Al Jazeera's purchase of Current TV will end Al Gore's liberal-minded station and give the Qatar-financed network access to 60 million U.S. homes for the first time.
In a statement, founders Al Gore and Joel Hyatt said that they are "proud and pleased" by the takeover, noting that the two news agencies share similar goals. Al Jazeera plans to discontinue Current's programming -- including a primetime lineup of liberal hosts -- and replace it with its own broadcasts.
No purchase price was disclosed, but The New York Times cited people with direct knowledge of the deal who said it was $500 million. That would mean a $100 million payout for the former vice president, the paper said.
Al Jazeera has long claimed independence from Qatar, saying it is much more than a propaganda arm for the small Middle Eastern country. Its efforts to build its journalistic reputation have been hindered by accusations of the Qatari royal family meddling in its coverage.
"We are proud and pleased that Al Jazeera, the award-winning international news organization, has bought Current TV," Gore and Hyatt said in a statement provided to TheWrap. "Since its founding in 2005, Current has grown into a national network available in nearly 60 million homes, offering thought-provoking commentary and Emmy and Peabody award-winning programming."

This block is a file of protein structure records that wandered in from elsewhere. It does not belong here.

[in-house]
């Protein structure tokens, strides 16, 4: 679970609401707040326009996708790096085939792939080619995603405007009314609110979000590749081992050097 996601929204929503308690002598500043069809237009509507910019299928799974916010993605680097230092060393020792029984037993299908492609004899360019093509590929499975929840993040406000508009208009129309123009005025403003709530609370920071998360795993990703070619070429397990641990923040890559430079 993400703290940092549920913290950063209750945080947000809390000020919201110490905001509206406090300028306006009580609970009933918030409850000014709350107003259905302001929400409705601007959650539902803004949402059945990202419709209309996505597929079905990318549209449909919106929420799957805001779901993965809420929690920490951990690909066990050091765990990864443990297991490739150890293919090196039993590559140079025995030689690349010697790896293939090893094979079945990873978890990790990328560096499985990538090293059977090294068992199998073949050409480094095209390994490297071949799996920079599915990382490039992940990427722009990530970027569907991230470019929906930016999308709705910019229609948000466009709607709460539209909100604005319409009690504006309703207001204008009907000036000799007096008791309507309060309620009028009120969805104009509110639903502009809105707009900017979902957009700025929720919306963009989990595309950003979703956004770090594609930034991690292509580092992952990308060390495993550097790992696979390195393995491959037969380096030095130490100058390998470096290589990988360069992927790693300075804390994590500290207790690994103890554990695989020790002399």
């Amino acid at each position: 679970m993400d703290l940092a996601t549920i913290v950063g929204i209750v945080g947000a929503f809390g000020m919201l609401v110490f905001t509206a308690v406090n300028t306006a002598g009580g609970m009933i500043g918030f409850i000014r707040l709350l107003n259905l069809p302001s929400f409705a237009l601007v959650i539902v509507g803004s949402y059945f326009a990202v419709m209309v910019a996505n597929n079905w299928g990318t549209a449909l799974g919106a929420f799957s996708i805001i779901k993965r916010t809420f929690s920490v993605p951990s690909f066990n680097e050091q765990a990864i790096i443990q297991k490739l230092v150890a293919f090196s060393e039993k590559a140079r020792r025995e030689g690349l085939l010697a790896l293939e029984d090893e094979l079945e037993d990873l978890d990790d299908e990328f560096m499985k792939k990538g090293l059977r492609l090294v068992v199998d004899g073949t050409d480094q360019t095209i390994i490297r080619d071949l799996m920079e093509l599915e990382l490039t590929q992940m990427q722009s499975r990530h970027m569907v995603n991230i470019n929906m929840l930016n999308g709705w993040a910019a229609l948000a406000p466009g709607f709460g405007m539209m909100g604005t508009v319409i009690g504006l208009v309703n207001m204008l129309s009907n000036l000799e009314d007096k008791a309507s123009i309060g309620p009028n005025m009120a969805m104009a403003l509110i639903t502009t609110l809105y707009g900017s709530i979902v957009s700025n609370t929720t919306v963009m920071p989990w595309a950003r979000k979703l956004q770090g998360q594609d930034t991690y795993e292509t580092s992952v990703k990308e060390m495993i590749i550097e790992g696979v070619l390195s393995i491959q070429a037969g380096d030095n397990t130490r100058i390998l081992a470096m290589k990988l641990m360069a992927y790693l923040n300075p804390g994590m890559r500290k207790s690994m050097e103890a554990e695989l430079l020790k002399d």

However, the newly purchased Current TV won't be seen by customers of Time Warner Cable. The cable carrier said Wednesday that it is terminating its carriage agreement with Current "as quickly as possible."
Current TV launched in 2005 with the goal of providing a progressive, independent voice in cable news. It has since assembled a liberal-minded primetime lineup, made up largely of personalities who came from other networks. Its most ambitious effort -- recruiting Keith Olbermann -- flamed out when the former MSNBC host failed, as he tends to do, to get along with his new bosses.
Olbermann's exit left others to try to meet the higher ratings he was expected to bring. But the rest of Current's personalities -- including former Michigan Gov. Jennifer Granholm and ex-CNN host and New York Gov. Eliot Spitzer -- struggled for audiences.
Al Jazeera, meanwhile, sought a larger U.S. audience. Al Jazeera is now available in only a few U.S. cities, including New York and Washington, but would establish a new U.S. channel based in New York, according to The New York Times. It would provide about 60 percent of the network's coverage, with the rest coming from Al Jazeera English, the network's existing English-language channel, the newspaper said.
Though Current's prospective buyer is a surprise, the possibility of a sale is not. Hyatt said in October that Current has had three inquiries from prospective buyers in the past year, and that it was weighing its options.